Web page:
The bottom line: Tavares probably won't be the best player in the game, but it's pretty likely that he'll be in the top ten even if he doesn't step up another notch in his final junior season.

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Monday, September 8, 2008

Canadian Junior A NCAA/Major Junior Equivalencies

I now have five-to-seven years of player data for Canadian Junior A leagues, so it's now possible to generate equivalencies for each league. I ran the data for British Columbia (BCHL), Alberta (AJHL), Saskatchewan (SJHL), Manitoba (MJHL), Ontario (OPJHL), Quebec (QJAHL) and the Maritimes (MJAHL).

The Quebec and Maritimes leagues did not send a significant number of players to the NCAA, and few players went from the SJHL to Major Junior. The Manitoba league was more likely to send players to other Junior A league than to have them step up to a higher-level of hockey.

Here are the equivalencies normalized to a player age of 18:

Junior A to NCAAEQUIVMean AgeN
A huge drop from the USHL to the Junior A leagues - but not a huge difference among the Canadian leagues. The AJHL seems to have a higher level of play.

Junior A to Major Junior
Less of a difference this time, but again the AJHL is on top.

Major Junior to Junior A

Note that the equivalency is in this table is actually for Junior A to Major Junior so that we can compare the relative performance of players stepping up a level of hockey versus those stepping down. Junior A leagues appear substantially less difficult for players coming from Major Junior than they did to players going in the other direction.

Overall, assuming that the level of play is identical in all three Canadian major Leagues (which has been shown elsewhere on this site), then the BCHL and AJHL appear to have the highest level of play of all the Junior A leagues.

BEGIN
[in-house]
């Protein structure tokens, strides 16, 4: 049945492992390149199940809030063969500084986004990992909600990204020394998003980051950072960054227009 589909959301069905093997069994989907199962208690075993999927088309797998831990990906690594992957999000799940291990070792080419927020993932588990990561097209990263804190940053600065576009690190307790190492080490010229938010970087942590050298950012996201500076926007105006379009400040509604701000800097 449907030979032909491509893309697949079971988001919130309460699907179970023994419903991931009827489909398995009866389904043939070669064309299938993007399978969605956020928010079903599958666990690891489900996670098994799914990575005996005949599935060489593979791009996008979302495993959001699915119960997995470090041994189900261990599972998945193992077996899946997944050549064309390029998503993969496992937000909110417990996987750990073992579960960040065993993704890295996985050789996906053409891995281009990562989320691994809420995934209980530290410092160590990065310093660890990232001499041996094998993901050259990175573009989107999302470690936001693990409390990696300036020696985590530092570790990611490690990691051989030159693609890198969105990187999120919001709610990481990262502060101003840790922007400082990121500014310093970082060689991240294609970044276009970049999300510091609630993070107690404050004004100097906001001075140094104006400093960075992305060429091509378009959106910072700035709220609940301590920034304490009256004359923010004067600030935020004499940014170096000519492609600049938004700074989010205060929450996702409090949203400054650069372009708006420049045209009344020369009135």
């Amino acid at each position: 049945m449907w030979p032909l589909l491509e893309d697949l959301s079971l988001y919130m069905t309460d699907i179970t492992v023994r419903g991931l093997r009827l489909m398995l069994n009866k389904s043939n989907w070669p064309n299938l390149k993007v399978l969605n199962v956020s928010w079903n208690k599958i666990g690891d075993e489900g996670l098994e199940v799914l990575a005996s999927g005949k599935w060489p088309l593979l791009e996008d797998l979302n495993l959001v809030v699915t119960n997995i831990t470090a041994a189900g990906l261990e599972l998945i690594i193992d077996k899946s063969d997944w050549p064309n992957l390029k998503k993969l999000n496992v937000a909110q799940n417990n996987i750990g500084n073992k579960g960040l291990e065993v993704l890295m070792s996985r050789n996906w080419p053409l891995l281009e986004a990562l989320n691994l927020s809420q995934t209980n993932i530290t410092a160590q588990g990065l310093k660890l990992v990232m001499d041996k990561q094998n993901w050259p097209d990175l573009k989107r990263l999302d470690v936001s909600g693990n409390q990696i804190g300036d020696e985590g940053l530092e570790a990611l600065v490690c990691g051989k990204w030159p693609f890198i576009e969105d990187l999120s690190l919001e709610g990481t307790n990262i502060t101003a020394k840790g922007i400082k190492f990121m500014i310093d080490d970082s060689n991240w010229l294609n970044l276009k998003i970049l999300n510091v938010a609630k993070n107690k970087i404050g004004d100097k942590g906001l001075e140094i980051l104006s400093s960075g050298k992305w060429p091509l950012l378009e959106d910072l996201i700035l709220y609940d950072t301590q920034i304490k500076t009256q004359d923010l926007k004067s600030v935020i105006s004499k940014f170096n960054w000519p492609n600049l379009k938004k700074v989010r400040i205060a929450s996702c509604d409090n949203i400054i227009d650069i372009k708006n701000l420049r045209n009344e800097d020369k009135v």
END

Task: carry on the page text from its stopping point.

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Wednesday, December 26, 2007

The Economic Prospects of a Hockey Player

I grew up in Winnipeg, surrounded by a lot of very good hockey players. When we were 12 or 13 years old, it was a foregone conclusion that some of them would get drafted and end up in the NHL. After all, there were a few solid local players in the pros: Mike Keane, Mike Ridley, Grant Ledyard and James Patrick.

But we should have noticed that of those four players, only Patrick was drafted. For the others, the road to the NHL was anything but direct: Ledyard played Tier II Junior, then spent almost three years in the minors; Keane played out his junior eligibility then spent a year in the minors; and Ridley, after losing a season after having his leg broken by Patrick in midget hockey, played Canadian college hockey.

Looking at players born 1973-1982 in Winnipeg, just 14 reached the NHL, with the longest career belonging to Tyler Arnason. Overall, just 7.3 players per year reached some significant level of professional hockey, which includes the NHL, AHL/IHL, minor pro leagues such as the ECHL, CHL or UHL, or top-division European leagues. If we assume an average wage of $10000 per game in the NHL, $1000 in the AHL, $500 in Europe and $200 in North American minor pro leagues, we get the following average salaries by age:

AgeAverage Salary

The average is of course skewed by players who manage to stay on an NHL roster throughout the entire year. The median salary at ages 23-25 is closer to $20000, since the majority of players play in minor pro leagues. I've introduced a survivor bias here too - barely 5% of AAA Bantam (age 15) players will make the jump to being regular players in Junior or the NCAA and get the opportunity to play professional hockey. Overall, fewer than 1% of top 15-year-olds will ever make the NHL minimum salary of $450000 in a season, and perhaps 3% will make the AHL average of $50000.


Monday, November 26, 2007

Lots of hits on USHL Article

The short column I wrote the level of play in the USHL has generated a lot of interest in the last couple of days.

Marc Foster's junior hockey blog made reference to it:

Junior Hockey Blog

And the USHL President's office and Director of Scouting got in touch with me to express their gratitude at seeing these numbers available somewhere. A big thanks to James Mirtle for his blog post on the USHL, which made me think it was finally time to analyze the USHL.